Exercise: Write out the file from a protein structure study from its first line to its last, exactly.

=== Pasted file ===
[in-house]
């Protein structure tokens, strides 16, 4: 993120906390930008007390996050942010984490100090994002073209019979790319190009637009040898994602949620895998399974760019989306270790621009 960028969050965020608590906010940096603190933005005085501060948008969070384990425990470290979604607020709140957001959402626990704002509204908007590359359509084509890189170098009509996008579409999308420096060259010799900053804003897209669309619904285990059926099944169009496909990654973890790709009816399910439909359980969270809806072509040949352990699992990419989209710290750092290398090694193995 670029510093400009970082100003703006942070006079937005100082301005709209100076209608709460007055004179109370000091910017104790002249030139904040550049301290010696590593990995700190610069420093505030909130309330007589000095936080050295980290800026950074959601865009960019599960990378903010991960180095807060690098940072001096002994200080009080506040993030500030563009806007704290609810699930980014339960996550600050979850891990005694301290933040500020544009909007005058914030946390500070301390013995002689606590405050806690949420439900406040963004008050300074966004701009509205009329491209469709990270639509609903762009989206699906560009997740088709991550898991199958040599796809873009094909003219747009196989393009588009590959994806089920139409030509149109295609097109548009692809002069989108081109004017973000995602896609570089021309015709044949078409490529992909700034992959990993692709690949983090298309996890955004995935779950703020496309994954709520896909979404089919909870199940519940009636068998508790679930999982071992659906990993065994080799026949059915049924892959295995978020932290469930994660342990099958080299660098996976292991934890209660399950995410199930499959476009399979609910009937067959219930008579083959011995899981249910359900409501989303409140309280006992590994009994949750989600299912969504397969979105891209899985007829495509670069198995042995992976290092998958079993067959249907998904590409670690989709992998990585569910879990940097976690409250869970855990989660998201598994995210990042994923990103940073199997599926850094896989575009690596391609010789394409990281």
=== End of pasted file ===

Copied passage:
[in-house]
């Protein structure tokens, strides 16, 4: 993120906390930008007390996050942010984490100090994002073209019979790319190009637009040898994602949620895998399974760019989306270790621009 960028969050965020608590906010940096603190933005005085501060948008969070384990425990470290979604607020709140957001959402626990704002509204908007590359359509084509890189170098009509996008579409999308420096060259010799900053804003897209669309619904285990059926099944169009496909990654973890790709009816399910439909359980969270809806072509040949352990699992990419989209710290750092290398090694193995 670029510093400009970082100003703006942070006079937005100082301005709209100076209608709460007055004179109370000091910017104790002249030139904040550049301290010696590593990995700190610069420093505030909130309330007589000095936080050295980290800026950074959601865009960019599960990378903010991960180095807060690098940072001096002994200080009080506040993030500030563009806007704290609810699930980014339960996550600050979850891990005694301290933040500020544009909007005058914030946390500070301390013995002689606590405050806690949420439900406040963004008050300074966004701009509205009329491209469709990270639509609903762009989206699906560009997740088709991550898991199958040599796809873009094909003219747009196989393009588009590959994806089920139409030509149109295609097109548009692809002069989108081109004017973000995602896609570089021309015709044949078409490529992909700034992959990993692709690949983090298309996890955004995935779950703020496309994954709520896909979404089919909870199940519940009636068998508790679930999982071992659906990993065994080799026949059915049924892959295995978020932290469930994660342990099958080299660098996976292991934890209660399950995410199930499959476009399979609910009937067959219930008579083959011995899981249910359900409501989303409140309280006992590994009994949750989600299912969504397969979105891209899985007829495509670069198995042995992976290092998958079993067959249907998904590409670690989709992998990585569910879990940097976690409250869970855990989660998201598994995210990042994923990103940073199997599926850094896989575009690596391609010789394409990281």